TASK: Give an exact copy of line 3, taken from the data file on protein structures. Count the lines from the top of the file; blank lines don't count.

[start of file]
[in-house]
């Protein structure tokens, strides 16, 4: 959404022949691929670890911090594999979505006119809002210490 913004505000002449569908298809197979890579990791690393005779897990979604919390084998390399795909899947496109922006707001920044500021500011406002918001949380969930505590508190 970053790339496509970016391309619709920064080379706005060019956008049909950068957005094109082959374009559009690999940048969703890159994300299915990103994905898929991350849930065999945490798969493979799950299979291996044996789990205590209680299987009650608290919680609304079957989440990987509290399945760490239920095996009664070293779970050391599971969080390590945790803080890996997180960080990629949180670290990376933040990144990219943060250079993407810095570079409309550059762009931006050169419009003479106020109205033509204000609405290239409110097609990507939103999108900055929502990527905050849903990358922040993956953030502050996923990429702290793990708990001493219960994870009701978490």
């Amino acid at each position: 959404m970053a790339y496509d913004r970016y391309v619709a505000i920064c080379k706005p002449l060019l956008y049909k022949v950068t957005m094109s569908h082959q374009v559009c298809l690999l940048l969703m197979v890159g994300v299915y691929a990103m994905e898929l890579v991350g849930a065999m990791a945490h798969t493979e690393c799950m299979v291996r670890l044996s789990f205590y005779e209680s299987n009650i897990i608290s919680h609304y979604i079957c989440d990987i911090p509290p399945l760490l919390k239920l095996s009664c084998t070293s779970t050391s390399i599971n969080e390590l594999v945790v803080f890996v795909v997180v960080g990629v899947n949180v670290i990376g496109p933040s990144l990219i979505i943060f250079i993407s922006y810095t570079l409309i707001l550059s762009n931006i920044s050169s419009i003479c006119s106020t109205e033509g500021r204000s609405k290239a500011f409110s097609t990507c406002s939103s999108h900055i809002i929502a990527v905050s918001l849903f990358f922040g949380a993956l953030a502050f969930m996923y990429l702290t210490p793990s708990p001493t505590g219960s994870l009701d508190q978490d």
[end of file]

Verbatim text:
């Amino acid at each position: 959404m970053a790339y496509d913004r970016y391309v619709a505000i920064c080379k706005p002449l060019l956008y049909k022949v950068t957005m094109s569908h082959q374009v559009c298809l690999l940048l969703m197979v890159g994300v299915y691929a990103m994905e898929l890579v991350g849930a065999m990791a945490h798969t493979e690393c799950m299979v291996r670890l044996s789990f205590y005779e209680s299987n009650i897990i608290s919680h609304y979604i079957c989440d990987i911090p509290p399945l760490l919390k239920l095996s009664c084998t070293s779970t050391s390399i599971n969080e390590l594999v945790v803080f890996v795909v997180v960080g990629v899947n949180v670290i990376g496109p933040s990144l990219i979505i943060f250079i993407s922006y810095t570079l409309i707001l550059s762009n931006i920044s050169s419009i003479c006119s106020t109205e033509g500021r204000s609405k290239a500011f409110s097609t990507c406002s939103s999108h900055i809002i929502a990527v905050s918001l849903f990358f922040g949380a993956l953030a502050f969930m996923y990429l702290t210490p793990s708990p001493t505590g219960s994870l009701d508190q978490d």